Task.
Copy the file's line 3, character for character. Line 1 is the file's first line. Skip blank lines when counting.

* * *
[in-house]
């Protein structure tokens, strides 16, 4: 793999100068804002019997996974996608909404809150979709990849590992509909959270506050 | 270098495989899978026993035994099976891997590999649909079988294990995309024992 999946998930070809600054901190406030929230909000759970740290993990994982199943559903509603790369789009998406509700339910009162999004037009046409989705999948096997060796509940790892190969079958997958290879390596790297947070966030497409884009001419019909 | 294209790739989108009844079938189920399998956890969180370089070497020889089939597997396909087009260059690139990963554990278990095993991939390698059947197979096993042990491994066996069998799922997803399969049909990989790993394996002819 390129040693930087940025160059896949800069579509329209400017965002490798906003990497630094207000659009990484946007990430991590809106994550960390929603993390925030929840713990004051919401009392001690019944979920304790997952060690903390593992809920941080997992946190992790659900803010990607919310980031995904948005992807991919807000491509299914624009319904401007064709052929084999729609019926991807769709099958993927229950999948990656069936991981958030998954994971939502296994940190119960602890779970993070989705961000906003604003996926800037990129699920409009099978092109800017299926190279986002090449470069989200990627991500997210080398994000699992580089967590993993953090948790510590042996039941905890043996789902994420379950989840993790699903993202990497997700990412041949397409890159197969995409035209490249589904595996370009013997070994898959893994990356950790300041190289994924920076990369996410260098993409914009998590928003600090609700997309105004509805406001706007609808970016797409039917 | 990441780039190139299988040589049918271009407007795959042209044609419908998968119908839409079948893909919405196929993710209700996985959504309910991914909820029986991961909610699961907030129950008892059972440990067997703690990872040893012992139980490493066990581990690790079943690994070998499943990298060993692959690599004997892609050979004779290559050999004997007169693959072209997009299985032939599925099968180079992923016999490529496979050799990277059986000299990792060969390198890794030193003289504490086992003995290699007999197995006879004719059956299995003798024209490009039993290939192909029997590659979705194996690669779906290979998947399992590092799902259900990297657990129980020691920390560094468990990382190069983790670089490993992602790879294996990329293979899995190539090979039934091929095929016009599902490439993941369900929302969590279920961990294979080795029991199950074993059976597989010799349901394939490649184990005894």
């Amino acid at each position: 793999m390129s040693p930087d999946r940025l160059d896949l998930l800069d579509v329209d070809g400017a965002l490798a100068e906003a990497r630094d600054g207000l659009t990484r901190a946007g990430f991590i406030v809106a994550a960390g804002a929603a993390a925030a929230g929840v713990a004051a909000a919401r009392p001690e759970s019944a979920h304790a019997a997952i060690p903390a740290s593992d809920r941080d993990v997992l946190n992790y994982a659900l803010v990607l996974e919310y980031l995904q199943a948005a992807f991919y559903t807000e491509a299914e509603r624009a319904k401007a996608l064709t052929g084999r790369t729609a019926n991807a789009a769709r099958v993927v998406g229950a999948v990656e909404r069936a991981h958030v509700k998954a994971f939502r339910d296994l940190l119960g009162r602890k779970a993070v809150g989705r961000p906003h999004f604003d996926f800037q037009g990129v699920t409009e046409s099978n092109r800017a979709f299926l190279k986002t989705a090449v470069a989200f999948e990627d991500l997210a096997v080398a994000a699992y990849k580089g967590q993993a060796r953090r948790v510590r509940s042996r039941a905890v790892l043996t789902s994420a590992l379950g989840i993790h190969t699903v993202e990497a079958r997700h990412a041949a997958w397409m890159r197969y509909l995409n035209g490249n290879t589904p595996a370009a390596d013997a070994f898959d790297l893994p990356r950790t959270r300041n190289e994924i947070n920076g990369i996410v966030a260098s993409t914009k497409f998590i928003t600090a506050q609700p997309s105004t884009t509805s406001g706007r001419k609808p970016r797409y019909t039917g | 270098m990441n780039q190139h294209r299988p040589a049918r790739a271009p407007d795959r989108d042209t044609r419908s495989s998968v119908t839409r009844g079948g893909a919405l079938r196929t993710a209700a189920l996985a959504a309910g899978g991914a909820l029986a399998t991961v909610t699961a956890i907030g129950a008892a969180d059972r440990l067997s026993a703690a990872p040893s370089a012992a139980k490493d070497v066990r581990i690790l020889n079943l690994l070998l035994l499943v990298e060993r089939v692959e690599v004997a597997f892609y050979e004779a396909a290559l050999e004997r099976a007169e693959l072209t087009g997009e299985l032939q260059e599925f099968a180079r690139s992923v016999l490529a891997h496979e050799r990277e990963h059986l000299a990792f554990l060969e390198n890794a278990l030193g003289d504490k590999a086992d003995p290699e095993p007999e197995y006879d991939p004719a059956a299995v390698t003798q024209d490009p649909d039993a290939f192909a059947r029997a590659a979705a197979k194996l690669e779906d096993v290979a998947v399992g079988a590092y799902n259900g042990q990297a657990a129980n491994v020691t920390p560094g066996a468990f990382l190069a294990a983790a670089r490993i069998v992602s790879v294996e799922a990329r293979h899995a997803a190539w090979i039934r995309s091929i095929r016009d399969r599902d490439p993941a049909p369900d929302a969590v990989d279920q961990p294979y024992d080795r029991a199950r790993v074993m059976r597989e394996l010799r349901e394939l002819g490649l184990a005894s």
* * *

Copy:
């Amino acid at each position: 793999m390129s040693p930087d999946r940025l160059d896949l998930l800069d579509v329209d070809g400017a965002l490798a100068e906003a990497r630094d600054g207000l659009t990484r901190a946007g990430f991590i406030v809106a994550a960390g804002a929603a993390a925030a929230g929840v713990a004051a909000a919401r009392p001690e759970s019944a979920h304790a019997a997952i060690p903390a740290s593992d809920r941080d993990v997992l946190n992790y994982a659900l803010v990607l996974e919310y980031l995904q199943a948005a992807f991919y559903t807000e491509a299914e509603r624009a319904k401007a996608l064709t052929g084999r790369t729609a019926n991807a789009a769709r099958v993927v998406g229950a999948v990656e909404r069936a991981h958030v509700k998954a994971f939502r339910d296994l940190l119960g009162r602890k779970a993070v809150g989705r961000p906003h999004f604003d996926f800037q037009g990129v699920t409009e046409s099978n092109r800017a979709f299926l190279k986002t989705a090449v470069a989200f999948e990627d991500l997210a096997v080398a994000a699992y990849k580089g967590q993993a060796r953090r948790v510590r509940s042996r039941a905890v790892l043996t789902s994420a590992l379950g989840i993790h190969t699903v993202e990497a079958r997700h990412a041949a997958w397409m890159r197969y509909l995409n035209g490249n290879t589904p595996a370009a390596d013997a070994f898959d790297l893994p990356r950790t959270r300041n190289e994924i947070n920076g990369i996410v966030a260098s993409t914009k497409f998590i928003t600090a506050q609700p997309s105004t884009t509805s406001g706007r001419k609808p970016r797409y019909t039917g | 270098m990441n780039q190139h294209r299988p040589a049918r790739a271009p407007d795959r989108d042209t044609r419908s495989s998968v119908t839409r009844g079948g893909a919405l079938r196929t993710a209700a189920l996985a959504a309910g899978g991914a909820l029986a399998t991961v909610t699961a956890i907030g129950a008892a969180d059972r440990l067997s026993a703690a990872p040893s370089a012992a139980k490493d070497v066990r581990i690790l020889n079943l690994l070998l035994l499943v990298e060993r089939v692959e690599v004997a597997f892609y050979e004779a396909a290559l050999e004997r099976a007169e693959l072209t087009g997009e299985l032939q260059e599925f099968a180079r690139s992923v016999l490529a891997h496979e050799r990277e990963h059986l000299a990792f554990l060969e390198n890794a278990l030193g003289d504490k590999a086992d003995p290699e095993p007999e197995y006879d991939p004719a059956a299995v390698t003798q024209d490009p649909d039993a290939f192909a059947r029997a590659a979705a197979k194996l690669e779906d096993v290979a998947v399992g079988a590092y799902n259900g042990q990297a657990a129980n491994v020691t920390p560094g066996a468990f990382l190069a294990a983790a670089r490993i069998v992602s790879v294996e799922a990329r293979h899995a997803a190539w090979i039934r995309s091929i095929r016009d399969r599902d490439p993941a049909p369900d929302a969590v990989d279920q961990p294979y024992d080795r029991a199950r790993v074993m059976r597989e394996l010799r349901e394939l002819g490649l184990a005894s």